Developers for new housing units off Ga. 400 and Hwy. 53 East have once again halted their efforts to rezone property after tabling their request at the Dawson County Planning Commission meeting last week.
The proposed plan requires the rezoning of two plots of land currently zoned as residential agricultural on Hwy. 53 between Elliott and Thompson Creek roads. The rezoning would convert the land to residential multi-family and potentially allow the contractors to build two townhome and single family developments on nearly 73 acres of land.
At its Aug. 16 meeting, the planning commission heard plans for the two new housing developments on Hwy. 53 East near Elliot Road.
According to the developer's request, a 15-acre plot located between Slack Auto Parts and Farmington Creek would contain a 95-unit townhome development that would be bordered by Dawson Forest Apartments on the west.
The land, located off Hughes Court, is currently being used as a rental mobile home park.
According to Dawson County Planning and Development Director Jason Streetman, there are two people currently occupying mobile homes on the road who would need to be notified if the development were approved.
The other 57-acre plot would be located across Hwy. 53, next to the Tractor Supply and the Dawson County Government South Annex.
It would include townhomes and single family homes targeted at citizens 55 years and older, much like the nearby Farmington Creek, a senior housing community located across Hwy. 53 from the proposed new development.
The townhomes have been dubbed a ‘Senior Lifestyle Neighborhood' and would contain 240 housing units, a tennis court, pool and small clubhouse.
The company also requested a rezoning for land next to the 240-unit development to be used as a commercial business. The land comprises 3.63 acres and is proposed to house a 41,000 square foot retail center.
Streetman said that the planning and development office does not know what kind of retail center it would be.
The three rezoning requests were originally tabled during the August meeting so that the developer could meet with concerned residents of the area, conduct a traffic study and present the results of the study to the board.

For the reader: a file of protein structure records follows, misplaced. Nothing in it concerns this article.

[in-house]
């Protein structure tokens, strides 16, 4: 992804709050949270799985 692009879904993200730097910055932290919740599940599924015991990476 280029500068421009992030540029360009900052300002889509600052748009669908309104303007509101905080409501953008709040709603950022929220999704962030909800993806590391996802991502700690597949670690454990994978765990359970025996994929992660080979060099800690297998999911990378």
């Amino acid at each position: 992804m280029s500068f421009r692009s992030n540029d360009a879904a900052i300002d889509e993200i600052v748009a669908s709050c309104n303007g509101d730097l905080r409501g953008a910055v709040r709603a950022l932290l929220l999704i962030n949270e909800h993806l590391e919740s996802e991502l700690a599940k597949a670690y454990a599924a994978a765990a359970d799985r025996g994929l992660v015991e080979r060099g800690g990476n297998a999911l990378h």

As of Monday, the traffic study had been completed.
The requests were brought before the planning commission again on Sept. 20, when citizens and residents of Elliot Road and their neighbors gathered once more to voice concerns over the traffic and congestion their road may see once the townhome complexes are complete.
The residents have signed a petition to try and keep the developers from succeeding in zoning and building in such a dense area near their neighborhood. The group collected under the moniker "Stop 335 Townhouses on Elliott Road!" and has created a website that outlines their disapproval of the proposed developments.
"We're more concerned with the traffic than what is actually being built," said Betty Pfister, a petitioner and Farmington Creek resident. "We're not against development; it's just too much density there too quick. There will be 400 units in such a tiny space."
Pfister said that if the developers were building similarly to Farmington Creek, where everything is spread out, then the nearby residents wouldn't be so upset. But that, coupled with other issues, makes them fearful of the impending developments.
"There are a lot of traffic and noise issues," said Pfister. "The road there isn't wide enough; people can't see to turn out of Farmington creek as it is. And the wooded area between us and [Slack Auto Parts] acts like a buffer from 400, keeping the noise down."
The petitioners also brought up the apartments that are planned to go up behind Dawson Crossroads, the new Publix-anchored shopping center, and compare that development to the Elliott Road situation.
"There are going to be 300 units behind the Publix, but there isn't anything else there so that space can absorb it- this space on Hwy. 53 can't absorb this much development," Pfister said.
According to Streetman, the Dawson Crossroads housing complex, developed by Home Corp Inc., will have one, two and three bedroom apartments and has already been through the zoning phase.
"The plans went through zoning as part of the original master plan for the Publix shopping center," Streetman said. "Right now they are in the plan review stage, or first stage of development. No permits have been obtained as of right now."
At the Sept. 20 meeting petitioners tried to speak about the application again, but Planning Commission Chairman Jason Hamby advised the residents to meet with the owners of the property to be rezoned to discuss their grievances.
The lawyers for the developer of the housing project, Lipscomb et al., had already held a meeting on Sept. 14 at Fire Station No. 2 to discuss the plans with the public.
"I didn't know about the meeting that was held at the fire station, and I don't want to see the builder's plans anyway," Pfister said. "I don't care about bathrooms: I don't think that this small area of land can sustain all of this development."
The commission voted to set the application aside until the planning commission's Nov. 15 meeting to give the developers and residents more time to talk and to review the results of the traffic study.
"A lot could change between now and a couple of months," Hamby said. "This will give the concerned residents time to meet with the owners and developers and work out issues before we take a vote on it in November."
If the planning commission goes forward on Nov. 15 and recommends the rezoning to the board of commissioners, they could approve it as early as their Dec. 1 voting session.